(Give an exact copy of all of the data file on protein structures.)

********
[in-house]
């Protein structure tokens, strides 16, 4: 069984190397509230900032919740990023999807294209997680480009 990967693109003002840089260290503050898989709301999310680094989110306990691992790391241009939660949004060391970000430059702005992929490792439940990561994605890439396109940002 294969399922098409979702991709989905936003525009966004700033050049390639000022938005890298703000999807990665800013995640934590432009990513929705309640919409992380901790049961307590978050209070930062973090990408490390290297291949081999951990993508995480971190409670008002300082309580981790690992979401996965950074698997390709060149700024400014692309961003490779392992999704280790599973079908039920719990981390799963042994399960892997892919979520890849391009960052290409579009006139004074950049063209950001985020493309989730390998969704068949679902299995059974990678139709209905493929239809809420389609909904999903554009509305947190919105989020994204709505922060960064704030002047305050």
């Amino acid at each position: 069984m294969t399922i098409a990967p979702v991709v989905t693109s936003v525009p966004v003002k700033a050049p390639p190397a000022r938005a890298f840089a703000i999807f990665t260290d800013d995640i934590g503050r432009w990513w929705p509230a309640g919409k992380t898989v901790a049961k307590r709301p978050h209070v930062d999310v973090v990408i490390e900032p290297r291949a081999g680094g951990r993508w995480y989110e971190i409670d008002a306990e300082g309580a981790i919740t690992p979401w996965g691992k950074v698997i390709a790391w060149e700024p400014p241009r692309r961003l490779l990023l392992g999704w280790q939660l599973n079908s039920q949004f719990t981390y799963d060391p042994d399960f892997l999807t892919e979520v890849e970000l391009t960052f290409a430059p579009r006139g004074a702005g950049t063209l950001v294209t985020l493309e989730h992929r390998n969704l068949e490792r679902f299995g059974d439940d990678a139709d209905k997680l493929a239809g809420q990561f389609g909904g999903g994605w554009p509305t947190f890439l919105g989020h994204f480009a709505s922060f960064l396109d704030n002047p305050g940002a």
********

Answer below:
[in-house]
């Protein structure tokens, strides 16, 4: 069984190397509230900032919740990023999807294209997680480009 990967693109003002840089260290503050898989709301999310680094989110306990691992790391241009939660949004060391970000430059702005992929490792439940990561994605890439396109940002 294969399922098409979702991709989905936003525009966004700033050049390639000022938005890298703000999807990665800013995640934590432009990513929705309640919409992380901790049961307590978050209070930062973090990408490390290297291949081999951990993508995480971190409670008002300082309580981790690992979401996965950074698997390709060149700024400014692309961003490779392992999704280790599973079908039920719990981390799963042994399960892997892919979520890849391009960052290409579009006139004074950049063209950001985020493309989730390998969704068949679902299995059974990678139709209905493929239809809420389609909904999903554009509305947190919105989020994204709505922060960064704030002047305050």
């Amino acid at each position: 069984m294969t399922i098409a990967p979702v991709v989905t693109s936003v525009p966004v003002k700033a050049p390639p190397a000022r938005a890298f840089a703000i999807f990665t260290d800013d995640i934590g503050r432009w990513w929705p509230a309640g919409k992380t898989v901790a049961k307590r709301p978050h209070v930062d999310v973090v990408i490390e900032p290297r291949a081999g680094g951990r993508w995480y989110e971190i409670d008002a306990e300082g309580a981790i919740t690992p979401w996965g691992k950074v698997i390709a790391w060149e700024p400014p241009r692309r961003l490779l990023l392992g999704w280790q939660l599973n079908s039920q949004f719990t981390y799963d060391p042994d399960f892997l999807t892919e979520v890849e970000l391009t960052f290409a430059p579009r006139g004074a702005g950049t063209l950001v294209t985020l493309e989730h992929r390998n969704l068949e490792r679902f299995g059974d439940d990678a139709d209905k997680l493929a239809g809420q990561f389609g909904g999903g994605w554009p509305t947190f890439l919105g989020h994204f480009a709505s922060f960064l396109d704030n002047p305050g940002a």